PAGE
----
|Organization:||State Ethics Commission|
Settlement In the Matter of Diane Wong
This Disposition Agreement is entered into between the State Ethics Commission and Diane Wong pursuant to Section 5 of the Commission's Enforcement Procedures. This Agreement constitutes a consented-to final order enforceable in Superior Court, pursuant to G.L. c. 268B, s.40).
On November 13,2001, the Commission initiated, pursuant to GL. c. 268B, s.4(a), a preliminary inquiry into possible violations of the conflict of interest law, GL. c. 268A, by Wong. The Commission has concluded its inquiry and, on May 30, 2002, found reasonable cause to believe that Wong violated GL. c. 268A, s.23(b)(2) and (b)(3).
The Commission and Wong now agree to the following findings of fact and conclusions of law:
Findings of Fact
1. Diane Wong served as the Massachusetts Bay Transportation Authority's Assistant General Manager for Organization Diversity between December 1, 1997 and June 2002.
2. In early 1998, shortly after she was hired, Wong was interested in establishing a database of people and firms interested in providing diversity training to MBTA employees. There were no written procedures at the time at the MBTA for accumulating such information. Other employees at the MBTA with more experience than Wong suggested the use of a Request for Proposals ("RFP"). The RFP was drafted in very broad terms so that it would elicit the broadest possible spectrum of persons and firms interested in providing such training.
3. On or about March 30, 1998, the Office of Organizational Diversity and the MBTA's Department of Human Resources jointly issued an RFP soliciting proposals from firms interested in providing diversity training to MBTA employees.
4. In conjunction with the issuance of the RFP, Wong and Human Resources personnel organized a five member RFP review committee to review proposals and select contractors.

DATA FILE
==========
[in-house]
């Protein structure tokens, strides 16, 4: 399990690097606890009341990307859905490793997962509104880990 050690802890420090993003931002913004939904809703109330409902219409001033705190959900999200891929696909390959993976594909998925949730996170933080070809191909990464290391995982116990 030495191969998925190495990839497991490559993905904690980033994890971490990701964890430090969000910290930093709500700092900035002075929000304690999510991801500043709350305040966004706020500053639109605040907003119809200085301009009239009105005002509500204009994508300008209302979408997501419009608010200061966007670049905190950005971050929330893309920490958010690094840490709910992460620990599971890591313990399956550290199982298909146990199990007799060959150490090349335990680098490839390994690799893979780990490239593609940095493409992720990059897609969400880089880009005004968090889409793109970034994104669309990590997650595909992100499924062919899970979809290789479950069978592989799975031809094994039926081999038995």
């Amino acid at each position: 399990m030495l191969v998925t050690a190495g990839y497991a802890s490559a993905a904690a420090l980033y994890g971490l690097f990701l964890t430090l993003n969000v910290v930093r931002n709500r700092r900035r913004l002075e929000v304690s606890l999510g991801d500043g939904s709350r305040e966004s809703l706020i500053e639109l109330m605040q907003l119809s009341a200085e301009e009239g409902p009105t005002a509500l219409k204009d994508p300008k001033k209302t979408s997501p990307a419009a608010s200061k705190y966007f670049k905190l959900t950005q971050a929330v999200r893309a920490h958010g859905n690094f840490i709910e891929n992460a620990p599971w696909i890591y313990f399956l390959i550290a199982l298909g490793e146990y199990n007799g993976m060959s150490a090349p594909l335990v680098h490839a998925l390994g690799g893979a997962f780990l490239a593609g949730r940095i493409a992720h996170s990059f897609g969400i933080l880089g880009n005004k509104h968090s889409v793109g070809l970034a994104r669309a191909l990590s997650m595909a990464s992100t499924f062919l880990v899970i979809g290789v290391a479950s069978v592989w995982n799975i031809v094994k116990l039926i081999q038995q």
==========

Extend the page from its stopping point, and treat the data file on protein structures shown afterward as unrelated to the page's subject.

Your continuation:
5. Fifty firms submitted proposals in response to the RFP. Praxis Consultants & Trainers was one of the firms that submitted a proposal.
6. Wong's son-in-law, Marc Saunders, was one of Praxis's three principals.
7. Copies of the 50 proposals, together with rating sheets, were distributed to the five members of the RFP review committee.
8. The RFP review committee sorted the bidders into those whose proposals were useful in the immediate future, those whose proposals might be useful in the future, and those whose proposals were not useful. Praxis was one of the firms deemed useful.
9. Subsequent to the RFP review committee's informal discussions, Wong unilaterally decided to contract with two proposers, one of which was Praxis.
10. Praxis executed three contracts with the MBTA, the first in or about late May 1998 for $10,000, the second in or about September 1998 for $10,000, and the third in or about late 2000 for $20,000. All of the contracts incorporated Praxis's April 30, 1998 proposal in response to the RFP. Praxis provided the trainings under the first two contracts, for which the MBTA paid Praxis a total of $20,000. The trainings by Praxis were well-received by MBTA employees who attended. The MBTA canceled the final training, however, and withheld payment.
11. Each of the three contracts was initiated by Wong's Office of Organizational Diversity, and each called for the submission of invoices directly to Wong.